Contact Congress

June 29, 2016 |

This past week I’ve been doing some research to consult on a new prospective web project. The organization is looking to build a WordPress plugin for a form. The form would need to take location data from a visitor, and then match them up with their U.S. Senate representative. The point of the form is to send an email to the rep. from the visitor with a message regarding the organization’s cause.

At first I thought this seemed fairly straightforward. All I need is a database of Senate members’ locations and email addresses. I found the location data I needed within minutes of searching, but ran in to some roadblocks trying to find email addresses of any kind for any representatives. It turns out that no U.S. reps ever publish their email addresses anywhere. The only way to get a hold of a rep through email is to find and fill out overly complex forms on their individual (slow) websites. This method makes it impossible for online organizations like this one to rally support for their causes.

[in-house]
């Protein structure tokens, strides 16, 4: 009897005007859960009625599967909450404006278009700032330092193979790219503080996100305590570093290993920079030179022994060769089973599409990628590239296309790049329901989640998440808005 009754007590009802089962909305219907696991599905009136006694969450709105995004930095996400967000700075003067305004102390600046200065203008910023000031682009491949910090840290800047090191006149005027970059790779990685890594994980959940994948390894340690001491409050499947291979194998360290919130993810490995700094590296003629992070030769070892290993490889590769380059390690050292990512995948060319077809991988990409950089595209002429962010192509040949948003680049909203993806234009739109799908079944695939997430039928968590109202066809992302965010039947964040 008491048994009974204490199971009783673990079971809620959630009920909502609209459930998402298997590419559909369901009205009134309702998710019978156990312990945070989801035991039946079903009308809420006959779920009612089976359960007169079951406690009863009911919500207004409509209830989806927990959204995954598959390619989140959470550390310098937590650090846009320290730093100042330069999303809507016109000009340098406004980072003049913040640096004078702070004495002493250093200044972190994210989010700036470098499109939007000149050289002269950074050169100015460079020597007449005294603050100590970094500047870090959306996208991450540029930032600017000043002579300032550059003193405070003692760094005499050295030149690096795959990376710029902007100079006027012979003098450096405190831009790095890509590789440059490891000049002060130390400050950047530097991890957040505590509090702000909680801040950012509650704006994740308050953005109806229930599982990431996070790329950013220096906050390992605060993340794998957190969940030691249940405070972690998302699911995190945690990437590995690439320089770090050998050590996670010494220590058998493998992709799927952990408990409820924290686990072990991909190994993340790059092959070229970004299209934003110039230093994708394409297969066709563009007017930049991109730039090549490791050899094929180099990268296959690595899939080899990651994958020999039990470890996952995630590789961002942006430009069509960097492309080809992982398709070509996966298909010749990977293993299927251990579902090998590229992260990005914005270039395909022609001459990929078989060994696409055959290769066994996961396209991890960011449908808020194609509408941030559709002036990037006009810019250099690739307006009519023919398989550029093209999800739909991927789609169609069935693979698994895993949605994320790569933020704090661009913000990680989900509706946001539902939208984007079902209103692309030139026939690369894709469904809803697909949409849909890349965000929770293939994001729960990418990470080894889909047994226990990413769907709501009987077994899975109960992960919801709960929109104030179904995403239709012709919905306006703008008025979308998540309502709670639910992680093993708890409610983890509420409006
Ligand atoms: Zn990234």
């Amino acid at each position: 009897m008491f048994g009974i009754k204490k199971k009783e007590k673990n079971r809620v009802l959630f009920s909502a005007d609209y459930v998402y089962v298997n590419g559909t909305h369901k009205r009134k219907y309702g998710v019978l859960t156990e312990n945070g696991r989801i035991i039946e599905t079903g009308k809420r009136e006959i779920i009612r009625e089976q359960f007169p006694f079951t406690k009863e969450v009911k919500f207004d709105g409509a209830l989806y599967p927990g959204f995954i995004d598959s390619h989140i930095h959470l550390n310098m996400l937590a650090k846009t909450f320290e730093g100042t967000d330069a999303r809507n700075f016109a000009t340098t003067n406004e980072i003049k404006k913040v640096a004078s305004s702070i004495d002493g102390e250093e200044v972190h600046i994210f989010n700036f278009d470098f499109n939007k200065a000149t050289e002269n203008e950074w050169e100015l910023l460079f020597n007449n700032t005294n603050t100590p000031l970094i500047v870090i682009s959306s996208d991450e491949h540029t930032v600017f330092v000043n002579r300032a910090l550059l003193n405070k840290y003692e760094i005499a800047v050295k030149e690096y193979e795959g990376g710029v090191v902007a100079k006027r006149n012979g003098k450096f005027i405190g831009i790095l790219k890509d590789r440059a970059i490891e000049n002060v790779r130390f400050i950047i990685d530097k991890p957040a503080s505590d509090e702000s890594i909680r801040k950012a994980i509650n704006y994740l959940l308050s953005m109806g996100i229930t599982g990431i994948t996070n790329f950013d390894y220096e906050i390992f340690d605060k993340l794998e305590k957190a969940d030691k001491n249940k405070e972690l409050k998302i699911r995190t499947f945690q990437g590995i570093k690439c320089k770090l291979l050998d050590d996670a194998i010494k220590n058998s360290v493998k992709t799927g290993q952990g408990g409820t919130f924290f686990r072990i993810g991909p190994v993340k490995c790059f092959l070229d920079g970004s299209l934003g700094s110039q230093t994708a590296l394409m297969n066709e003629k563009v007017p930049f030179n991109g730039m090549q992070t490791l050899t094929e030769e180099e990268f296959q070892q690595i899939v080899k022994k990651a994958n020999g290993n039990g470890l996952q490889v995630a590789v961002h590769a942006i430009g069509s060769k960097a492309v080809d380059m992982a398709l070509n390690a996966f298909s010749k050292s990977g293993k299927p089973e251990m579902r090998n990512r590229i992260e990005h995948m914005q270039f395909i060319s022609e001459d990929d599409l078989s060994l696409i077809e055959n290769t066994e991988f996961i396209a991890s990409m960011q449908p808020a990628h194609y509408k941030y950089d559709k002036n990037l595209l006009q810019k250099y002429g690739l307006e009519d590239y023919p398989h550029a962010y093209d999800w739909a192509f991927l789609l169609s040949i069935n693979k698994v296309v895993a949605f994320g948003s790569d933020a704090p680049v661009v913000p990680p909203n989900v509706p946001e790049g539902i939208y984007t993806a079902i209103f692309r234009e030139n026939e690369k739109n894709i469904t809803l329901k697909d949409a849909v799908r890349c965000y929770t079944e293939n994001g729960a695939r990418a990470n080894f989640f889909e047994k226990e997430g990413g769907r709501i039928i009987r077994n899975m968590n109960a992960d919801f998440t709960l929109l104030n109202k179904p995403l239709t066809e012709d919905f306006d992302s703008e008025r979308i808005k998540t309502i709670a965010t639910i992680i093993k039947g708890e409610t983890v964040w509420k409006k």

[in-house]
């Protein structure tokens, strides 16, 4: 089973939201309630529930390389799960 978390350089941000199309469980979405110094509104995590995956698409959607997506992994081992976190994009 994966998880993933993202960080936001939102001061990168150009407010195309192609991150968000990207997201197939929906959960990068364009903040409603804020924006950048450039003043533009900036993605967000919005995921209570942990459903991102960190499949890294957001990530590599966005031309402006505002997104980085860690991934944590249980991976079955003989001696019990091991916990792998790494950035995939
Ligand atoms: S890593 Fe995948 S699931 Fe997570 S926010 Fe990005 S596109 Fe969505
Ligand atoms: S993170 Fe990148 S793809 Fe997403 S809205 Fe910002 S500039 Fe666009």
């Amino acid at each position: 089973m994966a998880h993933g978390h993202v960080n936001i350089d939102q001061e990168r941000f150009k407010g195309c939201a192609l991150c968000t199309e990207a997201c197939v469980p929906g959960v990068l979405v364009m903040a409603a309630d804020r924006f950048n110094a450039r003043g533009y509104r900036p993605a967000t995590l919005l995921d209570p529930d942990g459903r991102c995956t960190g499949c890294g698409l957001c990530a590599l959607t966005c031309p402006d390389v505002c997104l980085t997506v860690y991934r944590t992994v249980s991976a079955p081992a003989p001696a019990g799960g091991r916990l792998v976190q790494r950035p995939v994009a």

Fortunately, I am not the only one to run into this problem. There is an ambitious project by the EFF, Sunlight Foundation, and to create a huge YAML database of reverse-engineered contact forms for every single U.S. representative. The Contact-Congress project is entirely open-source on GitHub, depending on hundreds of contributors to collect the massive amount of data needed. The data is already being used by incredible projects like and

While it’s certainly possible to build out this plugin, having to implement this massive YAML database into WordPress will most likely put the project out of scope for this organization. But I’m still glad I looked into it and found out about the Contact-Congress project. I think it’s a great testament to the benefits of open-source, and the amazing sharing and collaboration that happens in the development community.

The Web in Developing Nations

May 28, 2016 |